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As a parent, it can be very difficult to decide when your teen is ready to stay at home alone. But it’s important that your teen’s first time on his own isn’t when he leaves for college. Never leaving your teen home alone before that could make him fairly incompetent and unready to handle real life when he goes off to school. Nonetheless, leaving a teen at home alone for the first time is nerve-wracking. It can feel like you’re cutting the rope on the lifeboat. There are ways to feel more prepared—and to feel that your teen is prepared—before taking this big step. First, wait until it’s not big deal to him If your teen seems very excited about being left home alone, then it’s probably too early to leave him alone. His excitement is just an indicator that he wants to do things while you’re away that he doesn’t think you’d approve of when you’re at home. Start with short trips and then get longer Start by taking a short weekend trip, and don’t go too far away.… Read more

If you’re fortunate enough, you rarely need to go out of the house to employ certain professionals and businesses. Many businesses offer in-home services today for a premium charge. The truly professional ones only send out their most respectful and trained employees, since clients want to feel at ease when allowing a stranger into their home. But the boom in in-home services has also lead to a boom in in-home scams. Criminals are taking advantage of the fact that many people are comfortable with allowing anyone from a pet sitter to a stylist into their home, and they’re posing as those kinds of professionals. That’s why it’s very important to thoroughly research any of these in-home services before inviting them to your home. Pet sitters There are apps similar to Uber that allow a person to push a button, and get a dog sitter or dog walker at a moment’s notice. These apps claim to put their users through extensive application processes, but ultimately, they do not interview the dog walkers in person. And, if we’ve learned anything about the… Read more

When you move to a new neighborhood, you meet all kinds of new people. You get acquainted with your neighbors, the owner of the local convenience store, the mail delivery person and the teenager who walks dogs for $10. But you may also meet some individuals who don’t have the best intentions. New residents to a neighborhood can be prime targets for burglars. Here’s what to look out for. You haven’t put things away yet You have piles of unpacked boxes, containing every kind of valuable imaginable. You usually keep your grandmother’s jewelry in a safe, but your new safe hasn’t arrived yet. You usually chain down your wide screen television, but you’ve been too busy unpacking the essentials like cutlery and towels. Burglars know that new residents haven’t had time to secure valuables yet. So one of the first things you should do in a new home is set up your security system so you can protect your belongings before you can unpack them. You’re receiving packages New residents usually order a lot of packages. Once you get settled,… Read more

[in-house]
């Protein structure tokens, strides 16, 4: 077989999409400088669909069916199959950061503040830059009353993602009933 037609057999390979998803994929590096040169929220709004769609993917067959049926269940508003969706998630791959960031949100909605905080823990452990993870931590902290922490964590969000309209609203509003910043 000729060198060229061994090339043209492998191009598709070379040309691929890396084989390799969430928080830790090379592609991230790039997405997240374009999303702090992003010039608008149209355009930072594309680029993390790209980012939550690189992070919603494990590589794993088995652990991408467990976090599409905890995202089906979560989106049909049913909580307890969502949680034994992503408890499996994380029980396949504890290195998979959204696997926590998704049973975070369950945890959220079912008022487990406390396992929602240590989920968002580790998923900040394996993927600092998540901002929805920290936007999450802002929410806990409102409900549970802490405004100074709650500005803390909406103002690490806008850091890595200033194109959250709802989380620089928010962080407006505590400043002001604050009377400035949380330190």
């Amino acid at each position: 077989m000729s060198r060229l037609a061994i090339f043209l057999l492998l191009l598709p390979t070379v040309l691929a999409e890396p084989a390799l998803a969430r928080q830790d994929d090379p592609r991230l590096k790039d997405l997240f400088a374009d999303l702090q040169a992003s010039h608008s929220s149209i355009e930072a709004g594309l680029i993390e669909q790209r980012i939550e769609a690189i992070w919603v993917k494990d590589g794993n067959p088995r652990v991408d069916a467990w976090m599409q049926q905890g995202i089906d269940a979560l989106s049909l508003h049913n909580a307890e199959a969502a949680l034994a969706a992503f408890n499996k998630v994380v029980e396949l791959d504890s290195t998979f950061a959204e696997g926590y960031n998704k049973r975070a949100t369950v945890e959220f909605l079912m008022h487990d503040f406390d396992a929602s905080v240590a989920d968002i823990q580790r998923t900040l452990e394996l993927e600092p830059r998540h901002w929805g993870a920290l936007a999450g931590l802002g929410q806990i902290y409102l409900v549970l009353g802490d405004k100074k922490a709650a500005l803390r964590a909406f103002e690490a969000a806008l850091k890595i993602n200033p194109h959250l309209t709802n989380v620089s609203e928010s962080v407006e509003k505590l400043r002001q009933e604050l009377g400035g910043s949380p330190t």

Video blogging can be a legitimate way of making money today. Beauty specialists can make money by promoting makeup in their videos; auto mechanics can make money by slapping car ads in front of their videos. The possibilities are endless, so it’s no surprise that a lot of people make videos from home that they put on the Internet for the public to see. But, if you do this, you’re letting thousands if not millions of strangers get a close look at your home, your belongings, and your life. Here are things to put away before making a video blog. Your address Your address should not be visible in your video at all. If you make videos outside, make sure your house number isn’t written on the curb behind you, that your mailbox isn’t visible, and that your street sign isn’t cropping up in the background. Even leaving out pieces of mail can tell people your address because today, people have software that allows them to zoom in on a video, and see tiny details like words printed on an… Read more

Living in an apartment building means that there is always someone nearby if you are caught in an emergency situation. That’s quite different from the suburbs, where sometimes there is nobody for miles in the times when you need help. But, having more people around also poses safety risks. Here are the top apartment security hazards. Community mail bins Apartment building mailboxes are usually quite small, and if the mail person cannot fit a parcel inside of them, he leaves it in the community mail bin. But sometimes sensitive documents come in large envelopes, and you don’t want these sitting where anybody can grab them. Try to be home anytime you’re expecting a private document, in case the mail person cannot put it in your locked box. Gates that don’t shut automatically If your building has a locked gate surrounding it, that’s a wonderful safety precaution. Unfortunately, some gates need to be manually shut to lock, and a lot of residents forget to close the gate behind them. Ask your landlord to change the gate so that it closes by… Read more